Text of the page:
House impeaches Trump for a second time in bipartisan vote
GOP Rep. Adam Kinzinger said, ‘I don’t know what the future is, I don't know what that means for me politically, but I’m at real peace right now.’
Alex Brandon/AP Photo
The House of Representatives impeached President Donald Trump by a vote of 232 to 197 on Wednesday afternoon, accusing him of inciting an insurrection at the Capitol on January 6.
Ten Republicans crossed the aisle to vote with Democrats in what was the most bipartisan presidential impeachment in U.S. history: House GOP Conference Chair Liz Cheney (R-WY), as well as Reps. Anthony Gonzalez (R-OH), Jaime Herrera Beutler (WA), John Katko (NY), Adam Kinzinger (R-IL), Peter Meijer (R-MI), Dan Newhouse (R-WA), Tom Rice (R-SC), Fred Upton (R-MI) and David Valadao (R-CA) voted to impeach.
“Today, the House demonstrated in a bipartisan way that no one is above the law… that Donald Trump is a clear and present danger to our country and that once again we honored our oath of office to protect and defend the Constitution of the United States, so help us God,” House Speaker Nancy Pelosi said after the vote.
Pelosi added that her “heart [was] broken over what this means for our country.”
Wednesday’s vote makes Trump the first president in American history to have been impeached twice.
“This is one of those votes that transcends any kind of political implications at the moment. This is one of those [votes] that you’re going to look back at when you’re 80 and this will be the one you talk about,” Kinzinger said to reporters. “I don’t know what the future is, I don’t know what that means for me politically, but I know I’m at real peace right now.”
Cheney, one of the first Republicans to come out in favor of impeachment and the third-ranking House Republican, is already facing backlash from some Republicans for her vote. Some of the conference’s most Trump-aligned members are pushing for a vote to remove Cheney from her position in the conference.
But Rep. David Cicilline (D-RI), one of the authors of the article of impeachment and a House impeachment manager, told reporters that some Republicans had even deeper concerns about voting for impeachment — “several” Republicans expressed concern for their and their families’ safety if they voted to impeach, Cicilline said before Wednesday’s vote.
After Wednesday’s vote, Rep. Jim Jordan (R-OH), one of Trump’s most vociferous backers in the House, told reporters that the party had expected around 10 to 12 of its members to vote for impeachment and insisted that Trump’s support remains strong and that he will continue to lead the party.
“The American people appreciate that over the past four years, he did more of what he said he would do than any president in my lifetime,” Jordan said.
Some Republicans, like Rep. Nancy Mace (R-SC), who were critical of Trump’s role in the riot, nevertheless voted against impeachment, arguing that the proceedings had been expedited without a proper accounting of the facts.
“The same reason that I voted to certify the Electoral College last week, my guiding principle, the Constitution, is the same reason why I will be voting against impeachment today,” Mace told reporters earlier Wednesday. “What we’re doing now is setting an unconstitutional precedent that there is no due process, no matter how guilty you believe somebody is.”
Rep. Ken Buck (R-CO), one of the leading GOP opponents of Trump’s election challenges, echoed Mace, arguing that “Donald Trump’s policies are very popular in the Republican Party and his personality is not. And I think that is really what this impeachment comes down to,” Buck said.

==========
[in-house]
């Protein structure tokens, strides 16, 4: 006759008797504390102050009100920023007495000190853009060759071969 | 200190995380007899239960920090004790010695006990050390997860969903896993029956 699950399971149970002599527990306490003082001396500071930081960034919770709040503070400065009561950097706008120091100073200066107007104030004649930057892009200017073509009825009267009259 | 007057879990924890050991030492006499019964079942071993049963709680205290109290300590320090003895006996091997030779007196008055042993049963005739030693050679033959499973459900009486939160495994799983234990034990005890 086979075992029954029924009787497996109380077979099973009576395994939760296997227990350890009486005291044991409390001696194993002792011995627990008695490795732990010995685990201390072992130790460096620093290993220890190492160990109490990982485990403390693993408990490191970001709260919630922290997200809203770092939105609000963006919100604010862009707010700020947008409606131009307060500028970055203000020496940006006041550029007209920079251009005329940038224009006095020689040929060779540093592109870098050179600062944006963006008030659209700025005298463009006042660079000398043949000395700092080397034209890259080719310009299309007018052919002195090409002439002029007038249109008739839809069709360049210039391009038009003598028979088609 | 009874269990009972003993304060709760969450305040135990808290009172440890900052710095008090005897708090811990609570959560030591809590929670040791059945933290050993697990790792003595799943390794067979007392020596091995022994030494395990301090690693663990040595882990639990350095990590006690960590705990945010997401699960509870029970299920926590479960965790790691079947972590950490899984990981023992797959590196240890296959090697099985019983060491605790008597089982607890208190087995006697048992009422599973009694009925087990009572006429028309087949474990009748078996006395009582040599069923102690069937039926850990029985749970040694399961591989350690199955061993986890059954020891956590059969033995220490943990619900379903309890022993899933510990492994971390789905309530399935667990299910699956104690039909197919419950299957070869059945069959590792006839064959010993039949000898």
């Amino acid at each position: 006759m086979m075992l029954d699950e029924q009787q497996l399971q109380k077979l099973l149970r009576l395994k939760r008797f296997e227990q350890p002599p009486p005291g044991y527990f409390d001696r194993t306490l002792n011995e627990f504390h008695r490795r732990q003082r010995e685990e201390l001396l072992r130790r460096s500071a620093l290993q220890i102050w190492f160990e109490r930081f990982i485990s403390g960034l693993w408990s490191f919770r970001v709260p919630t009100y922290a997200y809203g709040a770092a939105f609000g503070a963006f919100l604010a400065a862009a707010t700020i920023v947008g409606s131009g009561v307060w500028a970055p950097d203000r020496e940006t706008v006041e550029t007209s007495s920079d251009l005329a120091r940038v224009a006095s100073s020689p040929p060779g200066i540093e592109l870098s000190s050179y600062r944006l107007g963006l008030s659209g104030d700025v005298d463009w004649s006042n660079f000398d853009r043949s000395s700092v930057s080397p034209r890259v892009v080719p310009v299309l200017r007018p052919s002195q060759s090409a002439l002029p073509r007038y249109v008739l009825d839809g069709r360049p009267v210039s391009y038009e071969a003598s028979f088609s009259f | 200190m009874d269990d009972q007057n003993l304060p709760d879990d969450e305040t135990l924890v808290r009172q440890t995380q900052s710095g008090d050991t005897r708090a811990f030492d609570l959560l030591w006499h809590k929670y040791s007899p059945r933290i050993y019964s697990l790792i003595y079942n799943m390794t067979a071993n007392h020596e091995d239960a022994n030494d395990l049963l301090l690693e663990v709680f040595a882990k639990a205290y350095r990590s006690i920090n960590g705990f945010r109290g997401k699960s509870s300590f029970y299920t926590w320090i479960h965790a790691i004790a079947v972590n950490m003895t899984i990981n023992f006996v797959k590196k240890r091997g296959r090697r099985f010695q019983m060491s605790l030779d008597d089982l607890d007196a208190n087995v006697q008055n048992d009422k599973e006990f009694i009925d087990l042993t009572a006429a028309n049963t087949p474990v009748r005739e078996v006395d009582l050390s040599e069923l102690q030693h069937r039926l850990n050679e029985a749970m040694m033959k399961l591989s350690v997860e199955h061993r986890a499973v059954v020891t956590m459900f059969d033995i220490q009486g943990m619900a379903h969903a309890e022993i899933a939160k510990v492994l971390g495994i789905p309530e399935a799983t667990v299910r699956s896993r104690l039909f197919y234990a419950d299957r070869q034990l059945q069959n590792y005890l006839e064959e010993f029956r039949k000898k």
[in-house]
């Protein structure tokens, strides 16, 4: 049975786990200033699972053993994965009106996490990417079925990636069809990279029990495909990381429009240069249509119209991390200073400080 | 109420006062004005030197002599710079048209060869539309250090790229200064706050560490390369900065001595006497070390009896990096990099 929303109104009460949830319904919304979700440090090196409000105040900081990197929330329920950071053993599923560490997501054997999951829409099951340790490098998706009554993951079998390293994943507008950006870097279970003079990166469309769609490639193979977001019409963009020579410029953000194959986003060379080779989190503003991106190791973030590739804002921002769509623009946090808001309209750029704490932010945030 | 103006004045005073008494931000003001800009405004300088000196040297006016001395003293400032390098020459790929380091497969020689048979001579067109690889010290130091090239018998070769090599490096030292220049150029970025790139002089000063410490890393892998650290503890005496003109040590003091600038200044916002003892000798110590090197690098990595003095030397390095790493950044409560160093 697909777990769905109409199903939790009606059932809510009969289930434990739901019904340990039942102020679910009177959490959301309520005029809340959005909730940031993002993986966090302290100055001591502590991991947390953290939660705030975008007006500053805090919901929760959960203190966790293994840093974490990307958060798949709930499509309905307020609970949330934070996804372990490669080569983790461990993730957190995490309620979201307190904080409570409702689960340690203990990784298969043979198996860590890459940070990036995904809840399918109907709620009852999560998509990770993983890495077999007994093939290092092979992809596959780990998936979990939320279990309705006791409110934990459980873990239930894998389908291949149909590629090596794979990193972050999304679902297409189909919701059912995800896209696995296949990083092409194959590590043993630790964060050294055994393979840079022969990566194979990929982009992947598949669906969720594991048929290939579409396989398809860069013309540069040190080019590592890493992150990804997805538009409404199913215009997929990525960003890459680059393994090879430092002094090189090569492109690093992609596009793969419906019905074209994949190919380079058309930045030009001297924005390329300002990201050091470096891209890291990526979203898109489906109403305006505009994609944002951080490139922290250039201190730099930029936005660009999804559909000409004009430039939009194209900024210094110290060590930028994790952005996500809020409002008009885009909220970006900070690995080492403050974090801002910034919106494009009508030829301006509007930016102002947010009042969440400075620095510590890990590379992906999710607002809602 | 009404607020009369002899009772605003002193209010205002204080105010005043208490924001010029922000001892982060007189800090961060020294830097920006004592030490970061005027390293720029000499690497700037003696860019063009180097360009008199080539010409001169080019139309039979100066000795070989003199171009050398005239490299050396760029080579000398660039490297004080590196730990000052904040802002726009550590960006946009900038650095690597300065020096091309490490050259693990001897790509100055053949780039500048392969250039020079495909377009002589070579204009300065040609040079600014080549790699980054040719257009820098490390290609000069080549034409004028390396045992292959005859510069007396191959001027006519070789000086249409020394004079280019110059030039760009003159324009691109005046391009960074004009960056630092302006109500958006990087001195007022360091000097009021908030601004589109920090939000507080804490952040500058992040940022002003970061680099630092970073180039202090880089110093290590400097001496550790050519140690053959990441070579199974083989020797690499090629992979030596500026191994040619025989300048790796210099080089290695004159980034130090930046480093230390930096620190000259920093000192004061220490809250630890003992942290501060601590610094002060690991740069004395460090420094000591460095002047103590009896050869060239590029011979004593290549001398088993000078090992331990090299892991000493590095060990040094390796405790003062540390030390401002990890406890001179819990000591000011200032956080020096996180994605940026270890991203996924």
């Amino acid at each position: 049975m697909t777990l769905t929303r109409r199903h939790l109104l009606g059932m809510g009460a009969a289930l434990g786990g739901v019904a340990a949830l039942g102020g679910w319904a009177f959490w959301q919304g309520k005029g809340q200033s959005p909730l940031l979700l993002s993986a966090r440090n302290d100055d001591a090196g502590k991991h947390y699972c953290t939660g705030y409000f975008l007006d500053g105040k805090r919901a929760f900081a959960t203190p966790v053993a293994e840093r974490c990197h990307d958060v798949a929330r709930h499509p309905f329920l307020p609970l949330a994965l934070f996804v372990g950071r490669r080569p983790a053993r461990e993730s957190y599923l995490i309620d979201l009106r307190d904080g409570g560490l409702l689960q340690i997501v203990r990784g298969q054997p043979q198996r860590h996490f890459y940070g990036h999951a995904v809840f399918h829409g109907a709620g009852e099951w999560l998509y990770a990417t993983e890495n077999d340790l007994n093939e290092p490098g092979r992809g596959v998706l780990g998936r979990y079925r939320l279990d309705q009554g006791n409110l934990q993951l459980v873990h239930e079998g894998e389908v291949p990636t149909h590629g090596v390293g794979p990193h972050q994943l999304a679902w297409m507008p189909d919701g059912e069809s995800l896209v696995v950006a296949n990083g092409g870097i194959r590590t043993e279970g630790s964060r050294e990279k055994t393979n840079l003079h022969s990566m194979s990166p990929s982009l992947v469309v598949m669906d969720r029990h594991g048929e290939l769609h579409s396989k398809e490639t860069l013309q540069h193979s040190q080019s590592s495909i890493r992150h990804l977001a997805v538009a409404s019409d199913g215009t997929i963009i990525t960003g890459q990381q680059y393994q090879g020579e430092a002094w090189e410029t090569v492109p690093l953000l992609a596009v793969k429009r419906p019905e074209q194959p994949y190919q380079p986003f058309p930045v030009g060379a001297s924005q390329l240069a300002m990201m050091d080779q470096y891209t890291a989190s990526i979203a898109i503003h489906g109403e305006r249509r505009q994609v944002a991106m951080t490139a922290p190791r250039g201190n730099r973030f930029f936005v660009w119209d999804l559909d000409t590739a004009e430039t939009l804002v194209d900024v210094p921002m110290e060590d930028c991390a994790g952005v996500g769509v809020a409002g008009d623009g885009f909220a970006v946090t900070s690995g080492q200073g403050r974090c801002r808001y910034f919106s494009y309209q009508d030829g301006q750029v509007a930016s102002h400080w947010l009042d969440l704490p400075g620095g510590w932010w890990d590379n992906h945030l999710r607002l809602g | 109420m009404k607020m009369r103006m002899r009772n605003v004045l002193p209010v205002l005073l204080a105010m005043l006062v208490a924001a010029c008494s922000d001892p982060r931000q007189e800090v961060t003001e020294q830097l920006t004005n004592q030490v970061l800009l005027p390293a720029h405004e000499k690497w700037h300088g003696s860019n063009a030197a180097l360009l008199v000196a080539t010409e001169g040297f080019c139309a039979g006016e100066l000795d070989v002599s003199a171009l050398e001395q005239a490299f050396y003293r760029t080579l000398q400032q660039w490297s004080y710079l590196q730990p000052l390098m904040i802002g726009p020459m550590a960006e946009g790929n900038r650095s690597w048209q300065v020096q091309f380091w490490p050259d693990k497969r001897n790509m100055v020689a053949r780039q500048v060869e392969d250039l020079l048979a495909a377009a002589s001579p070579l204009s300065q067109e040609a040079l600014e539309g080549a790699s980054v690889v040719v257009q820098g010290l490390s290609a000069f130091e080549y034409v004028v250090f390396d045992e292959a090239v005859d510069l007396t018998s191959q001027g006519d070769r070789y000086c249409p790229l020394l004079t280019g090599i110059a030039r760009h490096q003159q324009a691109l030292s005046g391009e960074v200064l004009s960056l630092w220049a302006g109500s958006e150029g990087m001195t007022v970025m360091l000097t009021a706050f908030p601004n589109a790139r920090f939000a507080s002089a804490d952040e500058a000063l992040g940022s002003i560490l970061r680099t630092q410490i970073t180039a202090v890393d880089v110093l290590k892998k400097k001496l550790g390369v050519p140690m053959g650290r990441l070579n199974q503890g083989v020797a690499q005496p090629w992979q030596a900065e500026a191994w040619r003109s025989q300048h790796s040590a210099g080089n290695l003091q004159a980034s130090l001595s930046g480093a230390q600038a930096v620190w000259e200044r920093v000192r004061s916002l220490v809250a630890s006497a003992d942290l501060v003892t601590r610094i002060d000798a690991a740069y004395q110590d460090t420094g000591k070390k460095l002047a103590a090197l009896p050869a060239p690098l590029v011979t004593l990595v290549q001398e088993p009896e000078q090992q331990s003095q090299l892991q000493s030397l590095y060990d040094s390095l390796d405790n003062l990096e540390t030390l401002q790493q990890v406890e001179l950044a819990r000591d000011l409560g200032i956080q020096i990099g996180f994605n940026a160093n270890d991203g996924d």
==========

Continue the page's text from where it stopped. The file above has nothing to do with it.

Cicilline pushed back, emphasizing that Trump will have the opportunity to defend himself in a Senate trial, noting that “there’s no dispute about any of these events” and that “members of Congress were either witnesses or victims to these events.” The president, Cicilline said, is a “clear and present danger” to the country and “must be removed immediately.”
Mace was one of the Republican voices to defend GOP colleagues who’d voted for impeachment. “We should not be silencing voices of dissent,” the South Carolina congresswoman said when asked about criticisms of Cheney. “That is one of the reasons we’re in this today is that we have allowed QAnon conspiracy theorists to lead us… We should not be silencing dissent in this country, ever. That’s part of the American experiment, is the ability to and opportunity to debate ideas, policies, ideology without being silenced, without being personally attacked.”
The South Carolina congresswoman said she supports investigations into members who may have incited violence, calling out “a member of Congress live-tweeting… the location of the speaker of the House” — a reference to freshman Rep. Lauren Boebert (R-CO) — adding that “all options should be on the table for these individuals that promulgated the events that transpired on Wednesday.”
The articles of impeachment will now proceed to the Senate, where a trial is likely to commence after President-elect Joe Biden’s inauguration on January 20. Senate Majority Leader Mitch McConnell (R-KY) announced Wednesday after the House vote that there “is simply no chance” that a trial could be completed before Trump leaves office.
The Senate Majority leader also said Wednesday that he had yet to decide if he will vote to convict Trump — a distinctly different posture than he took on the previous impeachment proceedings in late 2019 and 2020.
Assuming every Senate Democrat agrees to convict Trump, they will still need 17 Republican votes to reach the two-thirds majority needed to convict Trump, if the vote to convict takes place after Sens.-elect Jon Ossoff (D-GA) and Raphael Warnock (D-GA) are sworn in later this month.